3. This is an issue I’ve talked about before – as soon as you possibly can, start thinking of the divorce in business-like terms.  Once you decide to divorce, the court and legal process essentially strips all emotion out of the equation and gets to the business of dividing assets, determining appropriate support, and working out the child custody and child visitation schedule.  Try to look at the divorce as a business transaction, because that’s what the court is doing.  It’s the break-up of a family unit, so each side gets half of what’s in the family.  Removing your emotions in the court process (and keeping them reserved for therapy, for example) will help to move the process along because you will not be delaying the process on emotional grounds.
  4. One last tip for those working with legal professionals: refuse to work or stop working with someone who is making the process worse.  Unfortunately for you, lawyers benefit financially when cases take longer and are more acrimonious.  If your lawyer tells you to stop talking to your ex (saying all communication has to be through the lawyers) or discourages you from making a reasonable settlement in favor of an expensive trial, find someone else to work with.  You’ll all be better served in the long run.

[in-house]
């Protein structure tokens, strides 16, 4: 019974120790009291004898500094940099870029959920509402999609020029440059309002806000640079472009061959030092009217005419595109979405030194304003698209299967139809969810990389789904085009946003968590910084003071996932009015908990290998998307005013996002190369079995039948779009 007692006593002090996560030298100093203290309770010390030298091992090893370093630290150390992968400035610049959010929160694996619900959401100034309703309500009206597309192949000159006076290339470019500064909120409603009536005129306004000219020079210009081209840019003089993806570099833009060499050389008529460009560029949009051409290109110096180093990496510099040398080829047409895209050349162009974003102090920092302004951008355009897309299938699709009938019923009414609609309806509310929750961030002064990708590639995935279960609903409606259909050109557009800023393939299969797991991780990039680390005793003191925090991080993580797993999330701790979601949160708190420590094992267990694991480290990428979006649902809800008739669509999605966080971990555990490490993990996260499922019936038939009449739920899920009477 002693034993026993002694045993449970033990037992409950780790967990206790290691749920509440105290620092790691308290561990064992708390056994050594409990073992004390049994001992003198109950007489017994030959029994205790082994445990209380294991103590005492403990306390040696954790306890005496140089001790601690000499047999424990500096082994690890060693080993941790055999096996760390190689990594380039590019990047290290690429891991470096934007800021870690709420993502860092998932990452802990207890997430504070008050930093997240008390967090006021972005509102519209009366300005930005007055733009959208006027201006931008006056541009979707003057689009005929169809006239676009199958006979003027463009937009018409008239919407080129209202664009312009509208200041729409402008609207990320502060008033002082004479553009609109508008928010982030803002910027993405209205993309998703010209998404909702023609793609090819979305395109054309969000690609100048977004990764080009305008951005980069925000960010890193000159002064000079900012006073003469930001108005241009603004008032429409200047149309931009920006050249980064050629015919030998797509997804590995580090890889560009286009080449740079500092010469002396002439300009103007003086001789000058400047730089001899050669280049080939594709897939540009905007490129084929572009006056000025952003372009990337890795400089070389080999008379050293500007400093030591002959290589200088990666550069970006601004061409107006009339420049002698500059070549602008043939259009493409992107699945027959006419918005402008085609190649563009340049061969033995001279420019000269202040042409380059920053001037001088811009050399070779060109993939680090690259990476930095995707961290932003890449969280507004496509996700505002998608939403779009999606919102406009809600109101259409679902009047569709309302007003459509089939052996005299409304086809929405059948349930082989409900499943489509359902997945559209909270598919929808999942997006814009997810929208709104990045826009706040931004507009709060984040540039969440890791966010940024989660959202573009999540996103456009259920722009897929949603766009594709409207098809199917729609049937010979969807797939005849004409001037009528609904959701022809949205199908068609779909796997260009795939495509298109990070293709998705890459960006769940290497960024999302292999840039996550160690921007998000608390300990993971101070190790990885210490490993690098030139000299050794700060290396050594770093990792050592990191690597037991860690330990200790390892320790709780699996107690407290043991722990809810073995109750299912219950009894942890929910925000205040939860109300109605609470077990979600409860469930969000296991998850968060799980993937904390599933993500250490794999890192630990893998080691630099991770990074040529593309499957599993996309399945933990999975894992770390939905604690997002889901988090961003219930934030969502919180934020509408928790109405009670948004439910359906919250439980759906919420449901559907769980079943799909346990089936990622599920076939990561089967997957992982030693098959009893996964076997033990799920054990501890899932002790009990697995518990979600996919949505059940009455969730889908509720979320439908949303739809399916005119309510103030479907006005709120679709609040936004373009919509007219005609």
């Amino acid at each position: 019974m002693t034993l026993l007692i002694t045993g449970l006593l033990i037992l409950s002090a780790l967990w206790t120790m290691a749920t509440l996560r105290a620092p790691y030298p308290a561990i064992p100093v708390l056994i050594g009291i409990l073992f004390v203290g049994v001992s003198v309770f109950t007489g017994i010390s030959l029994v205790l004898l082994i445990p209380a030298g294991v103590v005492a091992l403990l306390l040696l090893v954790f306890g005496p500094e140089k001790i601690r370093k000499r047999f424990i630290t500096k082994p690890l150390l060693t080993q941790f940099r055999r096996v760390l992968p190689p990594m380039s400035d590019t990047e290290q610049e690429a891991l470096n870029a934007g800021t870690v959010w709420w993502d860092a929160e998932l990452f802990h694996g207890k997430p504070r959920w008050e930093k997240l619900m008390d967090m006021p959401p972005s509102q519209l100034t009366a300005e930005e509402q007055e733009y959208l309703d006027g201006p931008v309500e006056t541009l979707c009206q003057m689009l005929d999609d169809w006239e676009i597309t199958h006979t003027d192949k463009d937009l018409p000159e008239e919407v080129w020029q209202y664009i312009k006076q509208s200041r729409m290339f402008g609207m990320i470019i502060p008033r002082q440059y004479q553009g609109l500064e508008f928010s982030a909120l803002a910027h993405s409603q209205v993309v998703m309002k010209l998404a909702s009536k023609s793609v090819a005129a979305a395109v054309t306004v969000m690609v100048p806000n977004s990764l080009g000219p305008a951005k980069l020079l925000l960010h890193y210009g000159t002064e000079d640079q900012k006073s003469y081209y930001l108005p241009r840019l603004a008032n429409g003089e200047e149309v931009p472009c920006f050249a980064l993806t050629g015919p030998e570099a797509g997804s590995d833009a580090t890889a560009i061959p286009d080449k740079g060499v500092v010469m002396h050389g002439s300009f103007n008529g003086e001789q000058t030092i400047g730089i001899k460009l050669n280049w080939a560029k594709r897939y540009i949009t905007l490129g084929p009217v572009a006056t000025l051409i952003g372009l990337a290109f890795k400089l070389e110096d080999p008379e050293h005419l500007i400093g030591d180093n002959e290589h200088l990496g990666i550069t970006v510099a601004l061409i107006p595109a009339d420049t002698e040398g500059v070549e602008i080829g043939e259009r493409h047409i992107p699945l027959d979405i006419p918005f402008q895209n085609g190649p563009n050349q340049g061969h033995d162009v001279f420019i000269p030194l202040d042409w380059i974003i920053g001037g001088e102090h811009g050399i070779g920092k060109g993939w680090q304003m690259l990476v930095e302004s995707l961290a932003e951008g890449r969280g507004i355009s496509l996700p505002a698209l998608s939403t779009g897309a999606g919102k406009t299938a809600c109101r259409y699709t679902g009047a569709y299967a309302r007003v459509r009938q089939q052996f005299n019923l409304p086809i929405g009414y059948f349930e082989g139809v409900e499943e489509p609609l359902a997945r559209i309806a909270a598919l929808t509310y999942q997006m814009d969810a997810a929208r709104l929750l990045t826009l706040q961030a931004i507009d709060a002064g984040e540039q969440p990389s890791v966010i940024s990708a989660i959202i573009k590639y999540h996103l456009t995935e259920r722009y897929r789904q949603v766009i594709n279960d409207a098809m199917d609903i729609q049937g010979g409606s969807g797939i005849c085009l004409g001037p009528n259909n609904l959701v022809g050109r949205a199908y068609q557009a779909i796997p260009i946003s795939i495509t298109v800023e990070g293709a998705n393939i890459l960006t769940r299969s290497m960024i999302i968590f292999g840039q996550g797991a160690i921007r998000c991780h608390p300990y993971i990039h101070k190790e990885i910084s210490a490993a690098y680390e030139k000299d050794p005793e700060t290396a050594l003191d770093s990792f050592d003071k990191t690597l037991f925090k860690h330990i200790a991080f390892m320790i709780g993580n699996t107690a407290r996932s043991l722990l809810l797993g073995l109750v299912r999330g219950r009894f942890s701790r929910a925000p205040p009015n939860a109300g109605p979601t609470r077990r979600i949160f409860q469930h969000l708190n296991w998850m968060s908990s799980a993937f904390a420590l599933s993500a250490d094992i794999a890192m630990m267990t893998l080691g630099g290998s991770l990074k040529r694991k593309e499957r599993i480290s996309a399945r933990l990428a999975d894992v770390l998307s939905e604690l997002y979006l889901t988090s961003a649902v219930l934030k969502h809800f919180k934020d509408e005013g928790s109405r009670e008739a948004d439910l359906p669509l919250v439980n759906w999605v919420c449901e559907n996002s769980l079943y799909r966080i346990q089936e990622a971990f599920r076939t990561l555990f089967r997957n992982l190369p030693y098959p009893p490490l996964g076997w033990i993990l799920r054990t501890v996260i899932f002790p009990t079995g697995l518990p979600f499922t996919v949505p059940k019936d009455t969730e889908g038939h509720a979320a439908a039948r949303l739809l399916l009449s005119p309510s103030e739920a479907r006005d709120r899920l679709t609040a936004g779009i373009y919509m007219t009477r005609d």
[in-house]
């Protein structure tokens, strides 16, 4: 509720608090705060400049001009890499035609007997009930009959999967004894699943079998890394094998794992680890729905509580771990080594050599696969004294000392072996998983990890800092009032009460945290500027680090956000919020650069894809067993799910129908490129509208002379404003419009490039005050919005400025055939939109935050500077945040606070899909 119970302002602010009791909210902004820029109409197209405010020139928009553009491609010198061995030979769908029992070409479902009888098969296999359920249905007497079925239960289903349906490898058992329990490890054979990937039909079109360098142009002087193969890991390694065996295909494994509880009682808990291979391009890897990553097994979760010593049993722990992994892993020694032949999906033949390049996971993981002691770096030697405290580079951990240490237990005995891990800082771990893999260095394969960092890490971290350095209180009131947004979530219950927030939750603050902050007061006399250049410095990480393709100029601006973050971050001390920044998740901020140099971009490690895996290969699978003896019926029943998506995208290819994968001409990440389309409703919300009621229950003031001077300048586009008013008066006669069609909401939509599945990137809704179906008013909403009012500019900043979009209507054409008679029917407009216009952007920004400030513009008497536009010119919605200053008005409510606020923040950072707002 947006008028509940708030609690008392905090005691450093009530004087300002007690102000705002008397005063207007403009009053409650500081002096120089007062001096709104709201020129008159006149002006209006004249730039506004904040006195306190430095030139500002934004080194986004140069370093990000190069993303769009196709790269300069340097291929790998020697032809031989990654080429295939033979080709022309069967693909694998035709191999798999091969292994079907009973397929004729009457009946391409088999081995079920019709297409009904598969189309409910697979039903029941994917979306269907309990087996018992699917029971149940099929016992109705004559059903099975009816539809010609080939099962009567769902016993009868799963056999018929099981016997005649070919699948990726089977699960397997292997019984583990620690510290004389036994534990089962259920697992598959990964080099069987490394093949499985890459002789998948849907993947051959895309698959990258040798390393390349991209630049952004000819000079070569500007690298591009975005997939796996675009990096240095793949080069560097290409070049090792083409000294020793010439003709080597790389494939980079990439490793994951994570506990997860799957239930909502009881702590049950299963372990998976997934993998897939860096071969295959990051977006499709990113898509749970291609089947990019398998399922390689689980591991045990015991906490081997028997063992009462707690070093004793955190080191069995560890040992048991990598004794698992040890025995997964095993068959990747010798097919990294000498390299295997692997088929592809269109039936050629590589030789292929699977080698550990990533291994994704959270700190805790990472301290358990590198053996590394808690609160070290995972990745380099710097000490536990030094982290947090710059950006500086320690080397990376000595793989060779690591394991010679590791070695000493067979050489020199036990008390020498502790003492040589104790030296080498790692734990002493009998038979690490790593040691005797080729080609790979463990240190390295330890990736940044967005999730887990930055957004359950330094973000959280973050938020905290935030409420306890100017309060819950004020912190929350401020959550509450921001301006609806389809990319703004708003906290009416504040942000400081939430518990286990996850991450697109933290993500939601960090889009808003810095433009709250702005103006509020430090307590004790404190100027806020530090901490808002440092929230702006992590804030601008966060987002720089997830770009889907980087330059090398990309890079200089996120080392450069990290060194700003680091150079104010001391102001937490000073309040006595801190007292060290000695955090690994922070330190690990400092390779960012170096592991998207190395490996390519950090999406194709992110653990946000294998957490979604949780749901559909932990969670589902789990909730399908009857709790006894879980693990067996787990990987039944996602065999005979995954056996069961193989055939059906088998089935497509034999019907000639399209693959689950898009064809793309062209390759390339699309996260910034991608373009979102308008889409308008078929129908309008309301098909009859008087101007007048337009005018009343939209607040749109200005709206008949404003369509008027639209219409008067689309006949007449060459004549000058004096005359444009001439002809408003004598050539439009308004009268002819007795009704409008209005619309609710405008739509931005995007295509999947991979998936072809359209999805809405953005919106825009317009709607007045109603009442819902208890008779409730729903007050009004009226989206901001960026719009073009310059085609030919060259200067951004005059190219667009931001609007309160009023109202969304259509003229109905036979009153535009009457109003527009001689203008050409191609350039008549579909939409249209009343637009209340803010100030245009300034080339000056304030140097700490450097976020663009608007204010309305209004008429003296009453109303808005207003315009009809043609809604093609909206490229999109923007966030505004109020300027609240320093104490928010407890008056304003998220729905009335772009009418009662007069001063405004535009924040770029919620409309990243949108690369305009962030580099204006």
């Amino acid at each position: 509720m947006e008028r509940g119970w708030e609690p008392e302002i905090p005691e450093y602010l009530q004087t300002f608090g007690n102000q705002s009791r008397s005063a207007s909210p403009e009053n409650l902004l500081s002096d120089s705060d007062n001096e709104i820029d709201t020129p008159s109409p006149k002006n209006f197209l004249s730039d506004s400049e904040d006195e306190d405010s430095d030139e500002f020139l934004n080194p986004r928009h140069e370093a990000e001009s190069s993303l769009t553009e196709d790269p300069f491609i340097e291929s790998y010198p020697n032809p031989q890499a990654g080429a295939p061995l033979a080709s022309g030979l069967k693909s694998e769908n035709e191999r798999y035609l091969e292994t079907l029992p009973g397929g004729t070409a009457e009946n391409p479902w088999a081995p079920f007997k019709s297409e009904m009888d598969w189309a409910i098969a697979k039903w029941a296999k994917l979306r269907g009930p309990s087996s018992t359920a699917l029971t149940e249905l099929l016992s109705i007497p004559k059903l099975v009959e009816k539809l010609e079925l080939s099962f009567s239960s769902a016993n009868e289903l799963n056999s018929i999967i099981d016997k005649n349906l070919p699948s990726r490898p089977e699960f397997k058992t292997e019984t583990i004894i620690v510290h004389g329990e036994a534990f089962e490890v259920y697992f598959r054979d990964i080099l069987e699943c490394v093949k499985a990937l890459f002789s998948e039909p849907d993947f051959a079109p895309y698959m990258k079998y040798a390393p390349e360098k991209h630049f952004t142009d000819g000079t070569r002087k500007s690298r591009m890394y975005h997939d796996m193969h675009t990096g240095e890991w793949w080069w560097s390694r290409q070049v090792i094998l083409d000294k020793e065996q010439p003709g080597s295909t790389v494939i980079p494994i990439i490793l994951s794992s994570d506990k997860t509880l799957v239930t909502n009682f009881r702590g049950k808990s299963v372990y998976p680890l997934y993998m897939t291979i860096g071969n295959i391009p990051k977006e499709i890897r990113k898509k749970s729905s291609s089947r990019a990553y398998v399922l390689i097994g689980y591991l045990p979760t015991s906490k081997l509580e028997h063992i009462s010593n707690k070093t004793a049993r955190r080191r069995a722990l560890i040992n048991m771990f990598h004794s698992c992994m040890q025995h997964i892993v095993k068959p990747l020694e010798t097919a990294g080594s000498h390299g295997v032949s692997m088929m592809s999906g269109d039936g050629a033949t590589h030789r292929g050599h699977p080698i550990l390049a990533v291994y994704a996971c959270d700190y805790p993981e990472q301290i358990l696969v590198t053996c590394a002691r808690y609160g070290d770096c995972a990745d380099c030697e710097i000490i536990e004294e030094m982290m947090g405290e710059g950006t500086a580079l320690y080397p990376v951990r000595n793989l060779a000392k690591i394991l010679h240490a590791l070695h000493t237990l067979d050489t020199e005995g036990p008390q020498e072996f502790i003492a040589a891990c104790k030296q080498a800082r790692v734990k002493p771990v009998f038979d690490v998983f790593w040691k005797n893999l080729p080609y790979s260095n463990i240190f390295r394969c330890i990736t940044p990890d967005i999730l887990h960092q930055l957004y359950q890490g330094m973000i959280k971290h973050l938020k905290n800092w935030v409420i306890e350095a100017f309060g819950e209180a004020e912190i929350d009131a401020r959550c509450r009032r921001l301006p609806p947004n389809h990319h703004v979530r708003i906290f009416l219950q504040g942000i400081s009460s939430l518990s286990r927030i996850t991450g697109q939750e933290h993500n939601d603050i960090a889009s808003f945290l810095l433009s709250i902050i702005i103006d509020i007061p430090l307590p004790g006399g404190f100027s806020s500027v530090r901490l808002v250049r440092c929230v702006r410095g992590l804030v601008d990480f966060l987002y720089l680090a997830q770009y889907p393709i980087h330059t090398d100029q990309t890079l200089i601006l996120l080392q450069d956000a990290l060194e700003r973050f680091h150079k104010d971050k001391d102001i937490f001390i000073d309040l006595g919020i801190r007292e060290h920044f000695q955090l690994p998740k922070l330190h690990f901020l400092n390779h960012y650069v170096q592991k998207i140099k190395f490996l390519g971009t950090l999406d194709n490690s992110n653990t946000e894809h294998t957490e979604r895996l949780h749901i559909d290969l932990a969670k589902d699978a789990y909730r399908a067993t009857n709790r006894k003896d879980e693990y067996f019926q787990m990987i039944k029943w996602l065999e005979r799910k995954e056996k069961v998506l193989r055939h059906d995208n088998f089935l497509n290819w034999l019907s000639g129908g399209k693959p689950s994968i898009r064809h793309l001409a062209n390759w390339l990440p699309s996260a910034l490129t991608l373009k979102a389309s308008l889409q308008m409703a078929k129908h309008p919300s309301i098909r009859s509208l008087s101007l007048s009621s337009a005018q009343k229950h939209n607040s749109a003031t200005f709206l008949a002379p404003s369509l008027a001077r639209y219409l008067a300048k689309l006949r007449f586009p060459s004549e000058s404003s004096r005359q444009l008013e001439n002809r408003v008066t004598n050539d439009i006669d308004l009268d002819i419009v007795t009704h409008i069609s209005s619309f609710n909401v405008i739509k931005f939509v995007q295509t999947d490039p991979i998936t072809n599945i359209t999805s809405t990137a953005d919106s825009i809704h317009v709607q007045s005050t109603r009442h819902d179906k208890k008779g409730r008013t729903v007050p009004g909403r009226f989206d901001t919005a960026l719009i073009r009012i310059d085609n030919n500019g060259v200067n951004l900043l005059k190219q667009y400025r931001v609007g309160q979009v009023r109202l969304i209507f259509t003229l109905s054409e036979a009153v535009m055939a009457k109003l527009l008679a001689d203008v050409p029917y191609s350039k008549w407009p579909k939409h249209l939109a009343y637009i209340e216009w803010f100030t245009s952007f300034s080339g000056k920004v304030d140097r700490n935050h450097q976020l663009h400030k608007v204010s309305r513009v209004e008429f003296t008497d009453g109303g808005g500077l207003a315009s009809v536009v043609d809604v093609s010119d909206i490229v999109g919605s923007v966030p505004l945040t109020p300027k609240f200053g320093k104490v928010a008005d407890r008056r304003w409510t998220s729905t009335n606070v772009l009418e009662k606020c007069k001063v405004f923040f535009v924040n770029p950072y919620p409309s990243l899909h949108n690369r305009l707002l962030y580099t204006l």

Or, I suppose if you have endless funds, time and anger, you can do all of the above, fight for years, and make a few lawyers rich.  It happens, all too often.  Remember, you get to choose how your divorce proceeds.  Which will you choose?

So, your spouse has hired a lawyer in your California divorce. What do you do? How to negotiate with OPC (opposing counsel)

One of the most terrifying things you can experience in a divorce is coming into court, expecting the hearing to be between you and your spouse, and finding out that your spouse has hired an attorney.  It can be scary.  Lawyers vary, too, in how they deal with unrepresented litigants.  I am always polite but firm.  I know one attorney who is outright nasty, from calling the other party names to threatening them to yelling at them.  You can’t always expect that an attorney is going to be civil…or even professional, unfortunately.